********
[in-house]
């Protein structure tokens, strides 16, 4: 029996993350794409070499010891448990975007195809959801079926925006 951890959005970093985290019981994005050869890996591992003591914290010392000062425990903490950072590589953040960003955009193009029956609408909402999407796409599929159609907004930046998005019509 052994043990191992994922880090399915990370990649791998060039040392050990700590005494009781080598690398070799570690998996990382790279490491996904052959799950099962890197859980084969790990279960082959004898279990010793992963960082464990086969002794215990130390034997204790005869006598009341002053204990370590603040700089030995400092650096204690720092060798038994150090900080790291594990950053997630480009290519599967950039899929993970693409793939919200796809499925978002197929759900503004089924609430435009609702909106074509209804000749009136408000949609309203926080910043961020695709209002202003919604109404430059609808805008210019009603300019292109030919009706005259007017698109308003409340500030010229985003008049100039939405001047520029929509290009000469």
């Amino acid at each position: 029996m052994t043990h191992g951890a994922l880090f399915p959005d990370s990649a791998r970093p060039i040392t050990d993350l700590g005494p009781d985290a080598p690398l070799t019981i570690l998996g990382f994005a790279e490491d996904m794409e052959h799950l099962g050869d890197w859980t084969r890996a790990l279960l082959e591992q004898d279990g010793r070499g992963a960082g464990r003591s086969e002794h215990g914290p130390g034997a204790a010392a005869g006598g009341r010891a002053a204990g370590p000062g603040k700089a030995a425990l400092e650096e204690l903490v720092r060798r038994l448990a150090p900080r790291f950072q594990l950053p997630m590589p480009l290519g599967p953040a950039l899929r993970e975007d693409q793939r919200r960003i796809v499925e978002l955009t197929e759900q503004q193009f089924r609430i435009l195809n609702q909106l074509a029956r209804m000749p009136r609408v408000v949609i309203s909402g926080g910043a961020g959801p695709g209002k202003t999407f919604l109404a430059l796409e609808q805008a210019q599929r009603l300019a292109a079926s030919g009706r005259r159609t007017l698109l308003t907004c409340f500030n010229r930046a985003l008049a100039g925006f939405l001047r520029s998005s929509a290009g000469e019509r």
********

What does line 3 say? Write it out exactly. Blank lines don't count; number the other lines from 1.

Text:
């Amino acid at each position: 029996m052994t043990h191992g951890a994922l880090f399915p959005d990370s990649a791998r970093p060039i040392t050990d993350l700590g005494p009781d985290a080598p690398l070799t019981i570690l998996g990382f994005a790279e490491d996904m794409e052959h799950l099962g050869d890197w859980t084969r890996a790990l279960l082959e591992q004898d279990g010793r070499g992963a960082g464990r003591s086969e002794h215990g914290p130390g034997a204790a010392a005869g006598g009341r010891a002053a204990g370590p000062g603040k700089a030995a425990l400092e650096e204690l903490v720092r060798r038994l448990a150090p900080r790291f950072q594990l950053p997630m590589p480009l290519g599967p953040a950039l899929r993970e975007d693409q793939r919200r960003i796809v499925e978002l955009t197929e759900q503004q193009f089924r609430i435009l195809n609702q909106l074509a029956r209804m000749p009136r609408v408000v949609i309203s909402g926080g910043a961020g959801p695709g209002k202003t999407f919604l109404a430059l796409e609808q805008a210019q599929r009603l300019a292109a079926s030919g009706r005259r159609t007017l698109l308003t907004c409340f500030n010229r930046a985003l008049a100039g925006f939405l001047r520029s998005s929509a290009g000469e019509r």